Leigh Bardugo‘s The Grisha series was a lucky find for me. I found the first two books, Shadow and Bone and Siege and Storm, on Amazon by chance and fell in love with the covers, so I ordered myself those hardcovers and 14 hours later had read both of them. The reading experience I had with Bardugo’s universe reminded me so much of when I read The Lord of the Rings for the first time when I was 11, and both books quickly made it on my favourites shelf. I am so excited to see how Alina, Mal and The Darkling’s story ends, and will be a nervous wreck until the finale, Ruin and Rising, releases on June 17th 2014 through Henry Holt and Codebut. It’s my favourite Waiting On Wednesday pick so far! (Also, will you look at that cover? EPIC!)

ImageThe capital has fallen. The Darkling rules Ravka from his shadow throne. Now the nation’s fate rests with a broken Sun Summoner, a disgraced tracker, and the shattered remnants of a once-great magical army. Deep in an ancient network of tunnels and caverns, a weakened Alina must submit to the dubious protection of the Apparat and the zealots who worship her as a Saint. Yet her plans lie elsewhere, with the hunt for the elusive firebird and the hope that an outlaw prince still survives.
Alina will have to forge new alliances and put aside old rivalries as she and Mal race to find the last of Morozova’s amplifiers. But as she begins to unravel the Darkling’s secrets, she reveals a past that will forever alter her understanding of the bond they share and the power she wields. The firebird is the one thing that stands between Ravka and destruction—and claiming it could cost Alina the very future she’s fighting for.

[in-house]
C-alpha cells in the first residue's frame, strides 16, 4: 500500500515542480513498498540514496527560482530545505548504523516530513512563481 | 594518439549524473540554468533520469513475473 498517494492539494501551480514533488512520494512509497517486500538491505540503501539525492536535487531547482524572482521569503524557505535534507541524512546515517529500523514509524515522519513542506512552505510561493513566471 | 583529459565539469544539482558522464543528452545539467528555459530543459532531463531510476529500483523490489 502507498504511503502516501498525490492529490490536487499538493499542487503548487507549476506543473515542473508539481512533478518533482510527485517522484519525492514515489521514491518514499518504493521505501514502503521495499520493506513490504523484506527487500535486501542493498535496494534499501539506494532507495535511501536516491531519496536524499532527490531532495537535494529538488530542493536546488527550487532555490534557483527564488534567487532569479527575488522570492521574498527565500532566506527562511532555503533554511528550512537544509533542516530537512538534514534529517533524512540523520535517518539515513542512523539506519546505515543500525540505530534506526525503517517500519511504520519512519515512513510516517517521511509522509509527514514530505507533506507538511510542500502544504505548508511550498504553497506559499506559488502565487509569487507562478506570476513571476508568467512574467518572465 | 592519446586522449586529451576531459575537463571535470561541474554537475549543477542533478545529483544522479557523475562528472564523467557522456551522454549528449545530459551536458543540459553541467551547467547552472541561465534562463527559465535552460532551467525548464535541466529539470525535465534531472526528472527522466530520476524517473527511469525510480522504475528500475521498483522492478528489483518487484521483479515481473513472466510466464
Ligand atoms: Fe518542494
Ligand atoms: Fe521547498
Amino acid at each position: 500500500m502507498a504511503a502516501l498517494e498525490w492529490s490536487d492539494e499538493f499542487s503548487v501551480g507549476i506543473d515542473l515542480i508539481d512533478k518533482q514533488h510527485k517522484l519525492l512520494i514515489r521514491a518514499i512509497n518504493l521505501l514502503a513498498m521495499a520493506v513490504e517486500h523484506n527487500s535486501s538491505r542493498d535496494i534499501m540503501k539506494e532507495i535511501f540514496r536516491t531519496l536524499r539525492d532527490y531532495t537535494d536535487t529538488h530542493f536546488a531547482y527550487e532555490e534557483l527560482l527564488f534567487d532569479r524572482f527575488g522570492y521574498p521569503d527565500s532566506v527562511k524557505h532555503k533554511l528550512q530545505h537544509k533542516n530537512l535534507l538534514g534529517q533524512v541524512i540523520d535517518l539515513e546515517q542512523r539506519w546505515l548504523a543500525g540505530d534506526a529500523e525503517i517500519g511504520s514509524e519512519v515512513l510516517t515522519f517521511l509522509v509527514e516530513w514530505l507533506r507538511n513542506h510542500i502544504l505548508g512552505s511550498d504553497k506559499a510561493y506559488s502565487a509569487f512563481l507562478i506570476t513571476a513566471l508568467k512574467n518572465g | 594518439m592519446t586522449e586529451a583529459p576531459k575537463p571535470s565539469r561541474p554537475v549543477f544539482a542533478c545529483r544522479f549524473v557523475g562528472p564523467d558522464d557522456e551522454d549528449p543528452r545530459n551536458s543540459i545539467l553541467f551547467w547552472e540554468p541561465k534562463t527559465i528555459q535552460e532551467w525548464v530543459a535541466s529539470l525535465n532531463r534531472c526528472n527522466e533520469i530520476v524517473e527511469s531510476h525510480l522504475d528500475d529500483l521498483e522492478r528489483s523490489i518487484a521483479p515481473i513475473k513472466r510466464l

Rewind! Your Favourite Authors!

toptentuesdaySince this week’s Top Ten Tuesday theme is Top Ten Tuesday REWIND! I thought listing my Top Ten Favourite Authors would be the best choice for me considering I’ve only just started blogging! Note that destpite their numbering, authors are not in any particular order since it doesn’t make a whole lot of sense to rank them due to the fact that most of them write completely different genres and age categories!


1. J.D. Salinger
2. J.K. Rowling
3. John Green
4. Maggie Stiefvater
5. Katie McGarry
6. Fyodor Dostoyevsky
7. J.R.R. Tolkien
8. Rick Riordan
9. Rainbow Rowell
10. Carol Rifka Brunt

TEASER TUESDAY (#5): Unteachable by Leah Raeder

MyTeaser Tuesday  pick of the week is from Leah Raeder‘s incredible debut Unteachable, which I devoured last year. If you haven’t read it yet, be sure to check out Maise’s story! She’s a kickass Lolita of her own! Even if you’ve read some student/teacher books, this one is a gem among them!

• Grab your current read
• Open to a random page
• Share two “teaser” sentences from that page
• Share the title & author, too, so that other TT participants can add the book to their TBR lists!

ImageBut The Guy only smiled. “I don’t want your parents to think I’m some creep.” He could have said, I’m a teacher, and everything would have been different.


STACKING THE SHELVES (#5): February 16 – 22